2.50
Hdl Handle:
http://hdl.handle.net/10755/152587
Type:
Presentation
Title:
Advanced Neonatal Nurse Practitioner Role Transition in Great Britain
Abstract:
Advanced Neonatal Nurse Practitioner Role Transition in Great Britain
Conference Sponsor:Sigma Theta Tau International
Conference Year:2005
Author:Cusson, Regina M., RNC, APRN, PhD
P.I. Institution Name:University of Connecticut
Title:Professor
Co-Authors:Susan Edwards, BEd, MSc
The purpose of this project was to describe role transition among neonatal nurse practitioners in Great Britain. Research in the U.S. has demonstrated that Advanced Neonatal Nurse Practitioners (ANNPs) in the neonatal ICU are cost-effective, improve continuity of care, and have a positive impact on family and infant well-being. Few studies have examined role transition in advanced practice, and none in ANNPs. The results of studies examining role transition in primary care nurse practitioners indicated that transition to the role is fraught with anxiety, stress and self-doubt. The ANNP role is relatively new in Great Britain and the nursing system differs from the U.S., with increased structure and support in the nursing hierarchy for the novice. Examining role transition in Great Britain may provide insights that will enhance successful role transition among ANNPs, not only in the Great Britain, but also in the U.S. This study used a qualitative descriptive methodology to examine ANNP role transition in Great Britain. The mailing list of the British ANNP Association was used to recruit subjects, following ethics board approval. The sample consists of 187 ANNPs practicing in Great Britain. Data collection occurred through online recruitment and completion of the questions about role transition. Data were collected on demographics, such as length of time practicing as an ANNP and educational preparation. The ANNPs were asked to describe their work responsibilities, as well as what the work was like for them, especially as they first became an ANNP. They were also asked an open-ended question concerning transition to the ANNP role. Data collection is in progress. Content analysis will be used for analyzing the data, extracting patterns and themes regarding role transition. Trustworthiness of the data will be assured using Lincoln and Guba's (1985) criteria of credibility, dependability, and confirmability.
Repository Posting Date:
26-Oct-2011
Date of Publication:
17-Oct-2011
Sponsors:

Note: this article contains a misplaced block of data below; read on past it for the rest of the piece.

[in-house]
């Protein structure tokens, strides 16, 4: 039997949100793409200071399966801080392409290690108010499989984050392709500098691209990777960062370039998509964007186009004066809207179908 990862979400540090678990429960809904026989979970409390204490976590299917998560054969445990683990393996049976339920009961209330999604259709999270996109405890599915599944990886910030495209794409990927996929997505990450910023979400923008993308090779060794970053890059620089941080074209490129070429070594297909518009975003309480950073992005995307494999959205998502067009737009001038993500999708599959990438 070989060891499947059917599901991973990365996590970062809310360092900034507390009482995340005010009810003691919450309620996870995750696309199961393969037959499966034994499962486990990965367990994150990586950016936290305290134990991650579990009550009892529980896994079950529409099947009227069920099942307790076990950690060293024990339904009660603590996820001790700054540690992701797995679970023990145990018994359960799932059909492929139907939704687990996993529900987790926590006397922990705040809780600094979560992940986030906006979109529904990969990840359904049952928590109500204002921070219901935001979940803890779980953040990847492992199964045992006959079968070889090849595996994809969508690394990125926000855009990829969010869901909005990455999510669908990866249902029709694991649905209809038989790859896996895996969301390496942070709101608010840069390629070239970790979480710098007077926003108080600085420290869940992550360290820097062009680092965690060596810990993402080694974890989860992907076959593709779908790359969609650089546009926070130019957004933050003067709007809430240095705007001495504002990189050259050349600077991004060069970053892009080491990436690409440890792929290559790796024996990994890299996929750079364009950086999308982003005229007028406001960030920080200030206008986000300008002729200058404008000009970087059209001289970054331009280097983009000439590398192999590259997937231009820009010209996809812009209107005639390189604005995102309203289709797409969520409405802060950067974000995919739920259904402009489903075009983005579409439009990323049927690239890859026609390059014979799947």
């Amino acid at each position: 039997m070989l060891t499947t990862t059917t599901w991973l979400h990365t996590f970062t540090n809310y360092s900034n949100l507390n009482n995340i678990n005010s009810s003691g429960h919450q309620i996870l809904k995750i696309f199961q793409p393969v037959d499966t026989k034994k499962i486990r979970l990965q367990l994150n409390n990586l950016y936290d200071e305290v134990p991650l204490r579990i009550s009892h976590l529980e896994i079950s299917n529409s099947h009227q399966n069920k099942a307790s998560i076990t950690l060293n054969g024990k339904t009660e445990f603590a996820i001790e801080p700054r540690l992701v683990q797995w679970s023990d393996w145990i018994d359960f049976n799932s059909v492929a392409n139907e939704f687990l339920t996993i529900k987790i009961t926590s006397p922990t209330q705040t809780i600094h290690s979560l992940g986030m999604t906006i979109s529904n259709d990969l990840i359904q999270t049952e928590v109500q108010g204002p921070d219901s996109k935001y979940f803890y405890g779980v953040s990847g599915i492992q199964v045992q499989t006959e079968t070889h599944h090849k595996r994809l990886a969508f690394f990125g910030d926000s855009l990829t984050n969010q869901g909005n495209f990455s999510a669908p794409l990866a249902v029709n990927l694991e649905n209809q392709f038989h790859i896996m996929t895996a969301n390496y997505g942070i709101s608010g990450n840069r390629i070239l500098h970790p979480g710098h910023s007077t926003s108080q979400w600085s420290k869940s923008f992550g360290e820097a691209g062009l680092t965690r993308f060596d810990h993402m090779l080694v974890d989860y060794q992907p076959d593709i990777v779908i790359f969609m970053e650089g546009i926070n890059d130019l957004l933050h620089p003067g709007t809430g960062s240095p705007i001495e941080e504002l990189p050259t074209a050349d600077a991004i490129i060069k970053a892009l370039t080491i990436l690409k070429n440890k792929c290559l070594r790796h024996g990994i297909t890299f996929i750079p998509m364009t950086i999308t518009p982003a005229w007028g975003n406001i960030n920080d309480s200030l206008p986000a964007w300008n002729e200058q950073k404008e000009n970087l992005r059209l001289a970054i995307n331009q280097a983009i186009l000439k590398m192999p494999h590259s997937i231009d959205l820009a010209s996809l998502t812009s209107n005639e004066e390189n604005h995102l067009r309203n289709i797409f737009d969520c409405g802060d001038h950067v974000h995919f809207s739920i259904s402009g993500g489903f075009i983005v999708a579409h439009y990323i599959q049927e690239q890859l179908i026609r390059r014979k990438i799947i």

Sigma Theta Tau International

Full metadata record

DC FieldValue Language
dc.typePresentationen_GB
dc.titleAdvanced Neonatal Nurse Practitioner Role Transition in Great Britainen_GB
dc.identifier.urihttp://hdl.handle.net/10755/152587-
dc.description.abstract<table><tr><td colspan="2" class="item-title">Advanced Neonatal Nurse Practitioner Role Transition in Great Britain</td></tr><tr class="item-sponsor"><td class="label">Conference Sponsor:</td><td class="value">Sigma Theta Tau International</td></tr><tr class="item-year"><td class="label">Conference Year:</td><td class="value">2005</td></tr><tr class="item-author"><td class="label">Author:</td><td class="value">Cusson, Regina M., RNC, APRN, PhD</td></tr><tr class="item-institute"><td class="label">P.I. Institution Name:</td><td class="value">University of Connecticut</td></tr><tr class="item-author-title"><td class="label">Title:</td><td class="value">Professor</td></tr><tr class="item-email"><td class="label">Email:</td><td class="value">regina.cusson@uconn.edu</td></tr><tr class="item-co-authors"><td class="label">Co-Authors:</td><td class="value">Susan Edwards, BEd, MSc</td></tr><tr><td colspan="2" class="item-abstract">The purpose of this project was to describe role transition among neonatal nurse practitioners in Great Britain. Research in the U.S. has demonstrated that Advanced Neonatal Nurse Practitioners (ANNPs) in the neonatal ICU are cost-effective, improve continuity of care, and have a positive impact on family and infant well-being. Few studies have examined role transition in advanced practice, and none in ANNPs. The results of studies examining role transition in primary care nurse practitioners indicated that transition to the role is fraught with anxiety, stress and self-doubt. The ANNP role is relatively new in Great Britain and the nursing system differs from the U.S., with increased structure and support in the nursing hierarchy for the novice. Examining role transition in Great Britain may provide insights that will enhance successful role transition among ANNPs, not only in the Great Britain, but also in the U.S. This study used a qualitative descriptive methodology to examine ANNP role transition in Great Britain. The mailing list of the British ANNP Association was used to recruit subjects, following ethics board approval. The sample consists of 187 ANNPs practicing in Great Britain. Data collection occurred through online recruitment and completion of the questions about role transition. Data were collected on demographics, such as length of time practicing as an ANNP and educational preparation. The ANNPs were asked to describe their work responsibilities, as well as what the work was like for them, especially as they first became an ANNP. They were also asked an open-ended question concerning transition to the ANNP role. Data collection is in progress. Content analysis will be used for analyzing the data, extracting patterns and themes regarding role transition. Trustworthiness of the data will be assured using Lincoln and Guba's (1985) criteria of credibility, dependability, and confirmability.</td></tr></table>en_GB
dc.date.available2011-10-26T11:41:53Z-
dc.date.issued2011-10-17en_GB
dc.date.accessioned2011-10-26T11:41:53Z-
dc.description.sponsorshipSigma Theta Tau Internationalen_GB
All Items in this repository are protected by copyright, with all rights reserved, unless otherwise indicated.